AUGUSTA — The organization representing Maine’s hospitals voiced its support Wednesday for Medicaid expansion, adding a political force to the debate over making government-funded health insurance available to more low-income Mainers.

Jeff Austin, the lobbyist for the Maine Hospital Association, said in a written statement that hospitals are still evaluating the fiscal impact of expansion but are generally supportive.

“Based upon the best information we have available, we are presuming that Medicaid expansion will not cost the state too much money,” he wrote, adding that his group hopes the state will provide more data on the fiscal impact.

Hospitals are considered a key voice in the debate over expanding MaineCare, the state’s Medicaid program, under the federal Affordable Care Act. They have been instrumental in states that have chosen to increase Medicaid eligibility, particularly states with Republican governors.

Until recently, the Maine Hospital Association said it was interested in expansion but did not express outright support.

Its position was announced Wednesday by Democratic legislative leaders, who met with the hospital group. The association later issued its own statement.


House Speaker Mark Eves, D-North Berwick, said it was encouraging to see hospitals joining “a growing chorus” supporting expansion.

“We need their support,” Eves said.

Democrats have reaffirmed their commitment to pay the $484 million that Maine hospitals are owed in Medicaid reimbursements. The figure includes about $184 million in state funding, which would trigger the release of about $300 million in federal funds.

Senate President Justin Alfond said, “We’ve been working hard with (the hospitals) to ensure that their debt gets paid back. We’ve also been working hard with them to ensure that more Mainers have basic health care in the state of Maine.”

The expansion would make 55,000 more low-income people eligible for MaineCare, according to an analysis by the Kaiser Family Health Foundation.

Those people would be “able-bodied” parents, and adults who have no children and earn as much as 133 percent of the federal poverty level — just over $20,500 a year for a two-person household.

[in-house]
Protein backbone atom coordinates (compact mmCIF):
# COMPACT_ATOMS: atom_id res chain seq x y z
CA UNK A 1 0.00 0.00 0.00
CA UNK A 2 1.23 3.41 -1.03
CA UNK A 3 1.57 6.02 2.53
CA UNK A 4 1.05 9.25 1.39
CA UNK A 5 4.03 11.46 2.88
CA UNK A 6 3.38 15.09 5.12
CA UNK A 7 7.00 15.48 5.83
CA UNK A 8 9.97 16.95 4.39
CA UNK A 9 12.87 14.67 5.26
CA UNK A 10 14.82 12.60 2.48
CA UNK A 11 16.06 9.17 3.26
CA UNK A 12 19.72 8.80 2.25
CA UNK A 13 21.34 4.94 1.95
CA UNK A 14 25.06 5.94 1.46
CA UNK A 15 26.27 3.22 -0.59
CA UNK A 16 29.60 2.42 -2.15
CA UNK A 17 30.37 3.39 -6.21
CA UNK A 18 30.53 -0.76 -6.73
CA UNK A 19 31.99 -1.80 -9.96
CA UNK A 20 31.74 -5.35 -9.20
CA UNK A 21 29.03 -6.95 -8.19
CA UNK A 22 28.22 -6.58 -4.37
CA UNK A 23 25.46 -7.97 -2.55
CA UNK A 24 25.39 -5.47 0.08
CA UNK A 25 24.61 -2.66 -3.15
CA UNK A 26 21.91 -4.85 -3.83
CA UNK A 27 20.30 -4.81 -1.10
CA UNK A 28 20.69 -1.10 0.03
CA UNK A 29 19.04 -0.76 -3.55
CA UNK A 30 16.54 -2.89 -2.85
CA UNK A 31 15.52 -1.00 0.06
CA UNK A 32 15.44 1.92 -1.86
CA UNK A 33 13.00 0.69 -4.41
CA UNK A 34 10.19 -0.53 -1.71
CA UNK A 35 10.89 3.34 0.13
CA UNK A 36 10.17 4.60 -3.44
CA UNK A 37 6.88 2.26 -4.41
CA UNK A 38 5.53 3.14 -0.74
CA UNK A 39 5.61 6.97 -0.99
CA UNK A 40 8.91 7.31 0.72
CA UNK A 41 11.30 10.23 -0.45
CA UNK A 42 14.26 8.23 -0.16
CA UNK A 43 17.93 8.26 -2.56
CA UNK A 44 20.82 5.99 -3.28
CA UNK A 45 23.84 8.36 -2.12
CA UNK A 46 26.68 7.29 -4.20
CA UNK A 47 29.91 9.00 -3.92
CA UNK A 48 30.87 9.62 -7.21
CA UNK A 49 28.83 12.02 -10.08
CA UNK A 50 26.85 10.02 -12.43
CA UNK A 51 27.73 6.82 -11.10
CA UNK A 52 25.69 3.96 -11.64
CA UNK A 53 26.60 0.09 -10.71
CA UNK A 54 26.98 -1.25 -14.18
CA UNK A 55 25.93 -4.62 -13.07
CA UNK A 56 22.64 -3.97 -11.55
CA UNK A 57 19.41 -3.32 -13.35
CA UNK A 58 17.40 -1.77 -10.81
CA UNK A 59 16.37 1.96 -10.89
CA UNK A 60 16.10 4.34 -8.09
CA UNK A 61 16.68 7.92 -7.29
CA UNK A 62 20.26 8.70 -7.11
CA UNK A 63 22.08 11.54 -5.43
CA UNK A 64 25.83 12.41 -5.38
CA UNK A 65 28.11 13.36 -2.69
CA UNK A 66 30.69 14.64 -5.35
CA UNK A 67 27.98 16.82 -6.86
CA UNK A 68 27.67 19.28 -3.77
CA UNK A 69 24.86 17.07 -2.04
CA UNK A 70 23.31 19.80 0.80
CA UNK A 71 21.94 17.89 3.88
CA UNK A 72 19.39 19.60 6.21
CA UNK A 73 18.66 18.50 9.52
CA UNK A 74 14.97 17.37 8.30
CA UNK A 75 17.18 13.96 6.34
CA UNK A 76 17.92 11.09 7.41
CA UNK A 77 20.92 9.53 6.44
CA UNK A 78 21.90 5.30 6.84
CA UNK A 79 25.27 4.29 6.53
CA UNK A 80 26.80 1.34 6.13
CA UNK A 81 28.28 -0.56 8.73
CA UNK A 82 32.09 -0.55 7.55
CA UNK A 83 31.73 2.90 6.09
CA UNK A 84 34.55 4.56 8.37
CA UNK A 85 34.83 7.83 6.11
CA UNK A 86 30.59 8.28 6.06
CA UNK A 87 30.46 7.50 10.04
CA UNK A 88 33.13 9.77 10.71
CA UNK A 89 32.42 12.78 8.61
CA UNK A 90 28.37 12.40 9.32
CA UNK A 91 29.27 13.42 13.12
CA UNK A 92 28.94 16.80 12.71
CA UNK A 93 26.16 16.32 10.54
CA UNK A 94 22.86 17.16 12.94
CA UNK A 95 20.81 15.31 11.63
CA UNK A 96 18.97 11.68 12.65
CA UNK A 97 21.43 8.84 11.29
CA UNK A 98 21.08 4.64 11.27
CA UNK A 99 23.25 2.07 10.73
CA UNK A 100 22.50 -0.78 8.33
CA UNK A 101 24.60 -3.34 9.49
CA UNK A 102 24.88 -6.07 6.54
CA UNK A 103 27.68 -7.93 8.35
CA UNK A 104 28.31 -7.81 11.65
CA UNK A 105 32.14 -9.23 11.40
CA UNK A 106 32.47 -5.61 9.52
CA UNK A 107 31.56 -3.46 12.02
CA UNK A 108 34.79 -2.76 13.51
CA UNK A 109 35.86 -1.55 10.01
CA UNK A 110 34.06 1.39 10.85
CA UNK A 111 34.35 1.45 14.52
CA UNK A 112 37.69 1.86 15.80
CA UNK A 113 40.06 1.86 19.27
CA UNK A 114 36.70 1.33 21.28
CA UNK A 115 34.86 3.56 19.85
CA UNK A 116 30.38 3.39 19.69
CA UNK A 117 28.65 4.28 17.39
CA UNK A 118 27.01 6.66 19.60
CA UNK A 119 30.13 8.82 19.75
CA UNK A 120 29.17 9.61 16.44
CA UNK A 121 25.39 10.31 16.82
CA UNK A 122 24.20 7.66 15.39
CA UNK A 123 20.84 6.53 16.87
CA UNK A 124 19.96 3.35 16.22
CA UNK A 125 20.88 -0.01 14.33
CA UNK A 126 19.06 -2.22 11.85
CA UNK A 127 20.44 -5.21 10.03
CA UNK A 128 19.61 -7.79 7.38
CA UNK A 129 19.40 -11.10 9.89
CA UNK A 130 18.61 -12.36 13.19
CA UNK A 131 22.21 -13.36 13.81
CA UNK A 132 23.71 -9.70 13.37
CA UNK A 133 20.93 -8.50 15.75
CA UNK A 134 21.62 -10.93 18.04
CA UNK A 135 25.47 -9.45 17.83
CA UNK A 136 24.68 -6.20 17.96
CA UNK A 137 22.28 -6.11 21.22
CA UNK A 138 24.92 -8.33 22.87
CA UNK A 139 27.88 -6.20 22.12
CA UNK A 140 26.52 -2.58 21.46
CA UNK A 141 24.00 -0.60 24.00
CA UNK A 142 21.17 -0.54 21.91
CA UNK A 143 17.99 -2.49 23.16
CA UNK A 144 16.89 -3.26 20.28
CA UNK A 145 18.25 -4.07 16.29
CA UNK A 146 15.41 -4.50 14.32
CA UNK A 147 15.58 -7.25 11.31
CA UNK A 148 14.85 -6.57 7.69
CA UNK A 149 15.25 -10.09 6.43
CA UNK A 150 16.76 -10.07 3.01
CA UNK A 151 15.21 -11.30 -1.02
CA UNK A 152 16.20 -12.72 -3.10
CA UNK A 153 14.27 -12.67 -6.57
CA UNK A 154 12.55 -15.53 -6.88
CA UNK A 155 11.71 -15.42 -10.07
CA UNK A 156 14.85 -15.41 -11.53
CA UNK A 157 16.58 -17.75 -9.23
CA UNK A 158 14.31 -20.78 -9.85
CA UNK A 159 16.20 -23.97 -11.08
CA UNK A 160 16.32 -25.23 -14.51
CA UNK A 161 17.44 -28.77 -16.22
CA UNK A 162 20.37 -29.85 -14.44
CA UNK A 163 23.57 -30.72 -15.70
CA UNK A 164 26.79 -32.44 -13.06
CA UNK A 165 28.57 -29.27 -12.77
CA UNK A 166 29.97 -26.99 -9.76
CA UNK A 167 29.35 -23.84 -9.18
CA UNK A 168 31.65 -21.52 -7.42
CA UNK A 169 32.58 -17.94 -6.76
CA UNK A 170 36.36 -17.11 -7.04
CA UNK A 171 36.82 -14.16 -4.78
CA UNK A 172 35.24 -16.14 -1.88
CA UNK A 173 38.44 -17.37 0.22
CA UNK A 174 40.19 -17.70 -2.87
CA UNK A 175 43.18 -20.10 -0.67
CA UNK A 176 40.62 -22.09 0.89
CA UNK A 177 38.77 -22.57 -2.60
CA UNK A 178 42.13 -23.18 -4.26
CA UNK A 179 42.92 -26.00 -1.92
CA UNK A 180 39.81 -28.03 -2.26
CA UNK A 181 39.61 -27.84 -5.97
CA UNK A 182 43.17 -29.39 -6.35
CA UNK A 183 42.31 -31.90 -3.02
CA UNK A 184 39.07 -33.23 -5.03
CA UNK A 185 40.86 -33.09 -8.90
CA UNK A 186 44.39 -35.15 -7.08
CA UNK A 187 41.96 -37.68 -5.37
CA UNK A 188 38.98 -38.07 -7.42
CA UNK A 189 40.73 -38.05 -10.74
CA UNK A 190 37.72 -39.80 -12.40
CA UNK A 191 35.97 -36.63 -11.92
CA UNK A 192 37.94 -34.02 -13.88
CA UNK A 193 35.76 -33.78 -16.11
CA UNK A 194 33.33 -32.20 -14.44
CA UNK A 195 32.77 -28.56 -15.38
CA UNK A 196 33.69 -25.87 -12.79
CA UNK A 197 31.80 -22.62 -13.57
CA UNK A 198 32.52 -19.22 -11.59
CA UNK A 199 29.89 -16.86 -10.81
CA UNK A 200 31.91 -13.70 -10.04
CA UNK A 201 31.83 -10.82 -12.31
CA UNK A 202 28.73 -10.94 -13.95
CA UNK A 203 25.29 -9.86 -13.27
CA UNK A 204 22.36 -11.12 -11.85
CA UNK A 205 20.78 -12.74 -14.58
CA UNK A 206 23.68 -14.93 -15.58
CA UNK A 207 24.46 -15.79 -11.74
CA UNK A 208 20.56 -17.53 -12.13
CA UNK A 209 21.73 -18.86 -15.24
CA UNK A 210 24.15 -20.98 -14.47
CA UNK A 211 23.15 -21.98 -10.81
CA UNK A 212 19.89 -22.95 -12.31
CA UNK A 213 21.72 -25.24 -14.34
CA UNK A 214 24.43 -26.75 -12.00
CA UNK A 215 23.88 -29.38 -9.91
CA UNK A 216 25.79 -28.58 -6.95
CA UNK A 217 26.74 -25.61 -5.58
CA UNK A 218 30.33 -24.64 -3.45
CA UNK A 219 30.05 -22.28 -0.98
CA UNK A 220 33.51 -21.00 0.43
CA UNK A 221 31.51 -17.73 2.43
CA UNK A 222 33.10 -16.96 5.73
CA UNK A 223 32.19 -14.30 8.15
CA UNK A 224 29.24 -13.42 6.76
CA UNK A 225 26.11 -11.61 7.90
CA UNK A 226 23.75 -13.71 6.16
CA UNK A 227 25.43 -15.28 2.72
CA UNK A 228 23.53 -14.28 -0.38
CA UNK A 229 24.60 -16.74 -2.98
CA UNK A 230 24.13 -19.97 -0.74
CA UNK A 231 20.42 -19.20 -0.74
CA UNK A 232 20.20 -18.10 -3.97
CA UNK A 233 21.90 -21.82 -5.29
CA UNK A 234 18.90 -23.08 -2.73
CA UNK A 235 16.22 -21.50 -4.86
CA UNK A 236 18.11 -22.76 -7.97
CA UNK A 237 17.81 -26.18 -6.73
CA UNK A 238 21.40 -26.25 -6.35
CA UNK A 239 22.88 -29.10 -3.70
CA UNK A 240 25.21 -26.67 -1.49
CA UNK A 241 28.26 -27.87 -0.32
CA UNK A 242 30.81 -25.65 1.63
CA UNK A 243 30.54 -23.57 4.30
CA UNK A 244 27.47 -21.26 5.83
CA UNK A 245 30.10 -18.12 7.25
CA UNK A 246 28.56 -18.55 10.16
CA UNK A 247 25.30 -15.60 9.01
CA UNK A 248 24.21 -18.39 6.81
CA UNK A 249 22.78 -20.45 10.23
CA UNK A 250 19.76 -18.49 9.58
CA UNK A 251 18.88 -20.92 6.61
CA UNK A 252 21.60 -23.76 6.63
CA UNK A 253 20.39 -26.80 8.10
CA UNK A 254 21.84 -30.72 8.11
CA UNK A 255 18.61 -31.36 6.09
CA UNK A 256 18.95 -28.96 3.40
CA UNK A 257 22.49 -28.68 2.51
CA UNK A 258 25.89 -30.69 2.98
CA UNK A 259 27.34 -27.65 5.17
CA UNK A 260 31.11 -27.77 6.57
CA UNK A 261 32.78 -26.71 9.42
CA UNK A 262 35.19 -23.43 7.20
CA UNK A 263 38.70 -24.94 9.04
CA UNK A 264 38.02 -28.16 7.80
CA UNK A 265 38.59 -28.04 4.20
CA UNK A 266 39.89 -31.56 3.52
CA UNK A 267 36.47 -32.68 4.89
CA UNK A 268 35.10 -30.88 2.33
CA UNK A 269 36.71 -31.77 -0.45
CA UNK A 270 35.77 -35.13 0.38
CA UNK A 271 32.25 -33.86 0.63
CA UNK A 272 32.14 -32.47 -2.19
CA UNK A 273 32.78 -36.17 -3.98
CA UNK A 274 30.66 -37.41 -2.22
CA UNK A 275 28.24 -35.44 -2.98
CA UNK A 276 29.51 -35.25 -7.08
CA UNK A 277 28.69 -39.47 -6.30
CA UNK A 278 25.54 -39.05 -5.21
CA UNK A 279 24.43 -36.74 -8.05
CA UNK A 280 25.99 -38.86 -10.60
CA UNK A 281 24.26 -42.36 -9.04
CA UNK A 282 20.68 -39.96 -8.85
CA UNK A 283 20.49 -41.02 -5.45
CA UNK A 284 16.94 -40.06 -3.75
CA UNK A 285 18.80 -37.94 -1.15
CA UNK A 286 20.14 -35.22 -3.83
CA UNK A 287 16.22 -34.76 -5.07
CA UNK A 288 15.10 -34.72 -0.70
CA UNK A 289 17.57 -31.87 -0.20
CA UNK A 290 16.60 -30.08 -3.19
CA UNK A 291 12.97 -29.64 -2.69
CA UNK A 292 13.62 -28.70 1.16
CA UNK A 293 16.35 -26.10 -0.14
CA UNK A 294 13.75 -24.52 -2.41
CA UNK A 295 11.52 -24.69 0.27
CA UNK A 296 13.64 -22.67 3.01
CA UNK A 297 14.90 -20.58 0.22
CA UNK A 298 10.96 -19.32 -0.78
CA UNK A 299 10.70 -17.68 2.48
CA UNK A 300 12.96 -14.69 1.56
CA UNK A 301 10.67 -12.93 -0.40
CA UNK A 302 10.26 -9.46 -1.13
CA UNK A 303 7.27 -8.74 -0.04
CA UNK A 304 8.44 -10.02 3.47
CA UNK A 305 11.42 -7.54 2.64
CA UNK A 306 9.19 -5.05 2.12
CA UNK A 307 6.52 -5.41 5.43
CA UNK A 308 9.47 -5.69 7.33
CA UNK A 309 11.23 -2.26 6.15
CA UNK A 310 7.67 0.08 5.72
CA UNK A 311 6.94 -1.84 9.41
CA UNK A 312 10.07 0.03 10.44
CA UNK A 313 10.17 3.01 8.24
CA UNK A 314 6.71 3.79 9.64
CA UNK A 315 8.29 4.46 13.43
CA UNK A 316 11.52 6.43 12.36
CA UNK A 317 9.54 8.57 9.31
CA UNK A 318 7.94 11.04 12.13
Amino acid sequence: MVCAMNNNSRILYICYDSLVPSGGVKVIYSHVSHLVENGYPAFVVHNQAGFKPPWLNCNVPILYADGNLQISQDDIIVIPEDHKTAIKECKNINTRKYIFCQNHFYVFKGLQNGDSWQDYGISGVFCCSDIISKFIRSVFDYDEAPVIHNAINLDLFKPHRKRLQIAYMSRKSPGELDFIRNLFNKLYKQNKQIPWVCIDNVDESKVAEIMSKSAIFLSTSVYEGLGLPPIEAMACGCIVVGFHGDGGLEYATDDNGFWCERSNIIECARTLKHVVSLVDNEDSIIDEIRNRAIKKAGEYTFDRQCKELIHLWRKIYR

Gov. Paul LePage has expressed willingness to participate in Medicaid expansion. His administration is seeking what the governor calls “the best deal for Mainers.”

The administration has told the Obama administration that Maine will consider participating in the expansion if the federal government pays for affected recipients for 10 years.

The proposal, outlined in a letter to U.S. Health and Human Services Secretary Kathleen Sebelius, is effectively LePage’s counterproposal to the federal government’s plan to fully fund Medicaid expansion from 2014 through 2016 and cover 90 percent of the program from then on.

In the letter to Sebelius, Maine Health and Human Services Commissioner Mary Mayhew said the state has been penalized for voluntarily expanding Medicaid eligibility in 2003. She said that because federal reimbursement rates for some Medicaid recipients have since decreased, other states are getting a better deal for participating in the expansion than Maine would.

Democratic leaders have said the governor’s proposal isn’t likely to win approval but they are encouraged that LePage is looking to accept federal dollars to expand Medicaid in Maine.

The state is projected to spend $776 million on MaineCare in the fiscal year ending June 30. That’s 25 percent of its overall budget.


Counting federal money, nearly $2.4 billion will be spent on MaineCare this year.

Support from the state’s 39 hospitals broadens the coalition calling for expansion and adds a heavyweight to the debate.

Other backers include the Maine Medical Association, the group representing the state’s doctors.

Hospitals generally support increasing Medicaid eligibility because it holds the promise of reducing the number of uninsured and the amount of charity care that hospitals provide.

Austin said the association will testify Tuesday on L.D. 1066, the Democrats’ Medicaid expansion bill. The measure is sponsored by Rep. Linda Sanborn, D-Gorham, a retired family physician.

Steve Mistler can be contacted at 620-7016 or at:
[email protected]


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